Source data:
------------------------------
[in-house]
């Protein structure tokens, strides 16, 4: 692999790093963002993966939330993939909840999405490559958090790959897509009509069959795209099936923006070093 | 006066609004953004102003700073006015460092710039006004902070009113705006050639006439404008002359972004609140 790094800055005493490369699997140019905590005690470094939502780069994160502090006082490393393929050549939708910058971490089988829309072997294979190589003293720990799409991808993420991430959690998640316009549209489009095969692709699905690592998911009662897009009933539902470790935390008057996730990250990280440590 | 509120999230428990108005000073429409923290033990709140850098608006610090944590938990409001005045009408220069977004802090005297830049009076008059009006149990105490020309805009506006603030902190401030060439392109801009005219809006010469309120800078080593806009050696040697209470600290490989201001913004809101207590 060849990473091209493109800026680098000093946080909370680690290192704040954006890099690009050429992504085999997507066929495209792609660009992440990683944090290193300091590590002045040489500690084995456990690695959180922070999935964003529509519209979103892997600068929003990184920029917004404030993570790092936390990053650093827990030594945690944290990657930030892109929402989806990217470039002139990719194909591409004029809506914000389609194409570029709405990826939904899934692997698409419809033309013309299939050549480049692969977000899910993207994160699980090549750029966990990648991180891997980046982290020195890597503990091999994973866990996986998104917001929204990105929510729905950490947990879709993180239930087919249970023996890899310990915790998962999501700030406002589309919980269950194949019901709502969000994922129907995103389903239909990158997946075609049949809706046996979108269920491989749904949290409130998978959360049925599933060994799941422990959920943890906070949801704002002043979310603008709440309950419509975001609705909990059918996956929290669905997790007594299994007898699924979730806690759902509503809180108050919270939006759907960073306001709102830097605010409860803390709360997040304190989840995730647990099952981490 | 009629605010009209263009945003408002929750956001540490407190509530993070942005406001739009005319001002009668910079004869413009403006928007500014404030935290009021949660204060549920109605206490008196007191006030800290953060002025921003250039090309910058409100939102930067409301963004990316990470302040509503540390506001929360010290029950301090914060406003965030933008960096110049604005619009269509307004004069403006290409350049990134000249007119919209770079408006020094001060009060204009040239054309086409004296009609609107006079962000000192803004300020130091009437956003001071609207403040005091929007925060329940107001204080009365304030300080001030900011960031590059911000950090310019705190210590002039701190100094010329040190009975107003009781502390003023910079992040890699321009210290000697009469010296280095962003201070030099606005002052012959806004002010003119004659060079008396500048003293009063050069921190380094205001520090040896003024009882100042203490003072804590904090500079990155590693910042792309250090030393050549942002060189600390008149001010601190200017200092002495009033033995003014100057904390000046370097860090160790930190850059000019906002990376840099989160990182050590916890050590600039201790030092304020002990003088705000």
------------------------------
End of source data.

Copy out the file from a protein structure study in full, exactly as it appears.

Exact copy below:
[in-house]
């Protein structure tokens, strides 16, 4: 692999790093963002993966939330993939909840999405490559958090790959897509009509069959795209099936923006070093 | 006066609004953004102003700073006015460092710039006004902070009113705006050639006439404008002359972004609140 790094800055005493490369699997140019905590005690470094939502780069994160502090006082490393393929050549939708910058971490089988829309072997294979190589003293720990799409991808993420991430959690998640316009549209489009095969692709699905690592998911009662897009009933539902470790935390008057996730990250990280440590 | 509120999230428990108005000073429409923290033990709140850098608006610090944590938990409001005045009408220069977004802090005297830049009076008059009006149990105490020309805009506006603030902190401030060439392109801009005219809006010469309120800078080593806009050696040697209470600290490989201001913004809101207590 060849990473091209493109800026680098000093946080909370680690290192704040954006890099690009050429992504085999997507066929495209792609660009992440990683944090290193300091590590002045040489500690084995456990690695959180922070999935964003529509519209979103892997600068929003990184920029917004404030993570790092936390990053650093827990030594945690944290990657930030892109929402989806990217470039002139990719194909591409004029809506914000389609194409570029709405990826939904899934692997698409419809033309013309299939050549480049692969977000899910993207994160699980090549750029966990990648991180891997980046982290020195890597503990091999994973866990996986998104917001929204990105929510729905950490947990879709993180239930087919249970023996890899310990915790998962999501700030406002589309919980269950194949019901709502969000994922129907995103389903239909990158997946075609049949809706046996979108269920491989749904949290409130998978959360049925599933060994799941422990959920943890906070949801704002002043979310603008709440309950419509975001609705909990059918996956929290669905997790007594299994007898699924979730806690759902509503809180108050919270939006759907960073306001709102830097605010409860803390709360997040304190989840995730647990099952981490 | 009629605010009209263009945003408002929750956001540490407190509530993070942005406001739009005319001002009668910079004869413009403006928007500014404030935290009021949660204060549920109605206490008196007191006030800290953060002025921003250039090309910058409100939102930067409301963004990316990470302040509503540390506001929360010290029950301090914060406003965030933008960096110049604005619009269509307004004069403006290409350049990134000249007119919209770079408006020094001060009060204009040239054309086409004296009609609107006079962000000192803004300020130091009437956003001071609207403040005091929007925060329940107001204080009365304030300080001030900011960031590059911000950090310019705190210590002039701190100094010329040190009975107003009781502390003023910079992040890699321009210290000697009469010296280095962003201070030099606005002052012959806004002010003119004659060079008396500048003293009063050069921190380094205001520090040896003024009882100042203490003072804590904090500079990155590693910042792309250090030393050549942002060189600390008149001010601190200017200092002495009033033995003014100057904390000046370097860090160790930190850059000019906002990376840099989160990182050590916890050590600039201790030092304020002990003088705000």